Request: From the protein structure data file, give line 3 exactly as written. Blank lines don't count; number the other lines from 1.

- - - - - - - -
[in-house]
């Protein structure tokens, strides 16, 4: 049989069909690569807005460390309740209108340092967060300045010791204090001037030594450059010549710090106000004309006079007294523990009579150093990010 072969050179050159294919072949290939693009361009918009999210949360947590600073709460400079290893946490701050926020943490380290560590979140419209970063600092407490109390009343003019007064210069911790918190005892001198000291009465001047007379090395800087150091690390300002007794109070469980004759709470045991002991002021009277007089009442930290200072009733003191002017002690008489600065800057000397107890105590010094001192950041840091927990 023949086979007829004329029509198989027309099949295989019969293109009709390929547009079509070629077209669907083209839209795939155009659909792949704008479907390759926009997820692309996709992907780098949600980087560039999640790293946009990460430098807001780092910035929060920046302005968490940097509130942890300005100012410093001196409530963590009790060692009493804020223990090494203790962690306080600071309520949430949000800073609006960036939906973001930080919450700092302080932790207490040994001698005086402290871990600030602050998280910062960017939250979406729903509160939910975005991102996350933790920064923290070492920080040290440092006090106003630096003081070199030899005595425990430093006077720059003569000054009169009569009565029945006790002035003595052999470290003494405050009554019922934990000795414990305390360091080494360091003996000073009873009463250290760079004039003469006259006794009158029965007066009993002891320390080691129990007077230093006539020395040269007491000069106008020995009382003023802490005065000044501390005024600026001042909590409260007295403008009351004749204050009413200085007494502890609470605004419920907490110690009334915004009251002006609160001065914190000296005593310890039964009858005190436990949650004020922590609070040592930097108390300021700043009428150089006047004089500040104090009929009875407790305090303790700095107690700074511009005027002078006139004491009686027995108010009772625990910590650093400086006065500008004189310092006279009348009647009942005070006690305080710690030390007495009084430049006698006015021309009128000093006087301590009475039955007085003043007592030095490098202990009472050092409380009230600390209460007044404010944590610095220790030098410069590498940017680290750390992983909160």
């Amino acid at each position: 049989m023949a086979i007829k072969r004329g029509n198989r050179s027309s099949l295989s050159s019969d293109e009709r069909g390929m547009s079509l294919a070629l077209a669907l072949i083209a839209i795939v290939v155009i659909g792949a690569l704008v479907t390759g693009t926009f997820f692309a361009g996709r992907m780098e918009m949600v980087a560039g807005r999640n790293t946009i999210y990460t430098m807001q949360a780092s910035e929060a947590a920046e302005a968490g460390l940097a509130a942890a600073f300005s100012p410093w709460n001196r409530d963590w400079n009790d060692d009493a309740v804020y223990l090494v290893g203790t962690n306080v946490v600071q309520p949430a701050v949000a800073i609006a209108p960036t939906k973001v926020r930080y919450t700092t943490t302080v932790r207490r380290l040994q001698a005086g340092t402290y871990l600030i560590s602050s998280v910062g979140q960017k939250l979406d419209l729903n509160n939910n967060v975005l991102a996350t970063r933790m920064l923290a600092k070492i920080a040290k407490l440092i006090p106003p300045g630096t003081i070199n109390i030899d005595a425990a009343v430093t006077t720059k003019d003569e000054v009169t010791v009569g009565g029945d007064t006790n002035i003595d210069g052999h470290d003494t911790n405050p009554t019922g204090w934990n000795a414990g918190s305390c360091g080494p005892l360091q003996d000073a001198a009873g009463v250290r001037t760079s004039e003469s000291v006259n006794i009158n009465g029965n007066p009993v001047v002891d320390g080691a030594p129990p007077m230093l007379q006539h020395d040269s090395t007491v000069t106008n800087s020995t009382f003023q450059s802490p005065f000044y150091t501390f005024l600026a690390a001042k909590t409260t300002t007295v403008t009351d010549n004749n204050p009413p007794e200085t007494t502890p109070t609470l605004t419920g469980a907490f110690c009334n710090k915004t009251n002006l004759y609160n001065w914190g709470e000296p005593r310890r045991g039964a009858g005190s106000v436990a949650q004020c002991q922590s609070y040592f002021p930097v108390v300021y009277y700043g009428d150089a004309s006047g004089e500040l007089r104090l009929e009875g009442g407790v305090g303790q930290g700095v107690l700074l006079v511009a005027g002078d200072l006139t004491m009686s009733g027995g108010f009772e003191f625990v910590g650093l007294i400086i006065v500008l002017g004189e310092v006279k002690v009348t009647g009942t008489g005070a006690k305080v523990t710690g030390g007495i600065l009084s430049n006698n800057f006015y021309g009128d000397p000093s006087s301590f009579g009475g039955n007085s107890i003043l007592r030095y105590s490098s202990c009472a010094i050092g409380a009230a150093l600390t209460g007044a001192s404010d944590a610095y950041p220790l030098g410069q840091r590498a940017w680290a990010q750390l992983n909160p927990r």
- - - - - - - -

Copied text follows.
């Amino acid at each position: 049989m023949a086979i007829k072969r004329g029509n198989r050179s027309s099949l295989s050159s019969d293109e009709r069909g390929m547009s079509l294919a070629l077209a669907l072949i083209a839209i795939v290939v155009i659909g792949a690569l704008v479907t390759g693009t926009f997820f692309a361009g996709r992907m780098e918009m949600v980087a560039g807005r999640n790293t946009i999210y990460t430098m807001q949360a780092s910035e929060a947590a920046e302005a968490g460390l940097a509130a942890a600073f300005s100012p410093w709460n001196r409530d963590w400079n009790d060692d009493a309740v804020y223990l090494v290893g203790t962690n306080v946490v600071q309520p949430a701050v949000a800073i609006a209108p960036t939906k973001v926020r930080y919450t700092t943490t302080v932790r207490r380290l040994q001698a005086g340092t402290y871990l600030i560590s602050s998280v910062g979140q960017k939250l979406d419209l729903n509160n939910n967060v975005l991102a996350t970063r933790m920064l923290a600092k070492i920080a040290k407490l440092i006090p106003p300045g630096t003081i070199n109390i030899d005595a425990a009343v430093t006077t720059k003019d003569e000054v009169t010791v009569g009565g029945d007064t006790n002035i003595d210069g052999h470290d003494t911790n405050p009554t019922g204090w934990n000795a414990g918190s305390c360091g080494p005892l360091q003996d000073a001198a009873g009463v250290r001037t760079s004039e003469s000291v006259n006794i009158n009465g029965n007066p009993v001047v002891d320390g080691a030594p129990p007077m230093l007379q006539h020395d040269s090395t007491v000069t106008n800087s020995t009382f003023q450059s802490p005065f000044y150091t501390f005024l600026a690390a001042k909590t409260t300002t007295v403008t009351d010549n004749n204050p009413p007794e200085t007494t502890p109070t609470l605004t419920g469980a907490f110690c009334n710090k915004t009251n002006l004759y609160n001065w914190g709470e000296p005593r310890r045991g039964a009858g005190s106000v436990a949650q004020c002991q922590s609070y040592f002021p930097v108390v300021y009277y700043g009428d150089a004309s006047g004089e500040l007089r104090l009929e009875g009442g407790v305090g303790q930290g700095v107690l700074l006079v511009a005027g002078d200072l006139t004491m009686s009733g027995g108010f009772e003191f625990v910590g650093l007294i400086i006065v500008l002017g004189e310092v006279k002690v009348t009647g009942t008489g005070a006690k305080v523990t710690g030390g007495i600065l009084s430049n006698n800057f006015y021309g009128d000397p000093s006087s301590f009579g009475g039955n007085s107890i003043l007592r030095y105590s490098s202990c009472a010094i050092g409380a009230a150093l600390t209460g007044a001192s404010d944590a610095y950041p220790l030098g410069q840091r590498a940017w680290a990010q750390l992983n909160p927990r």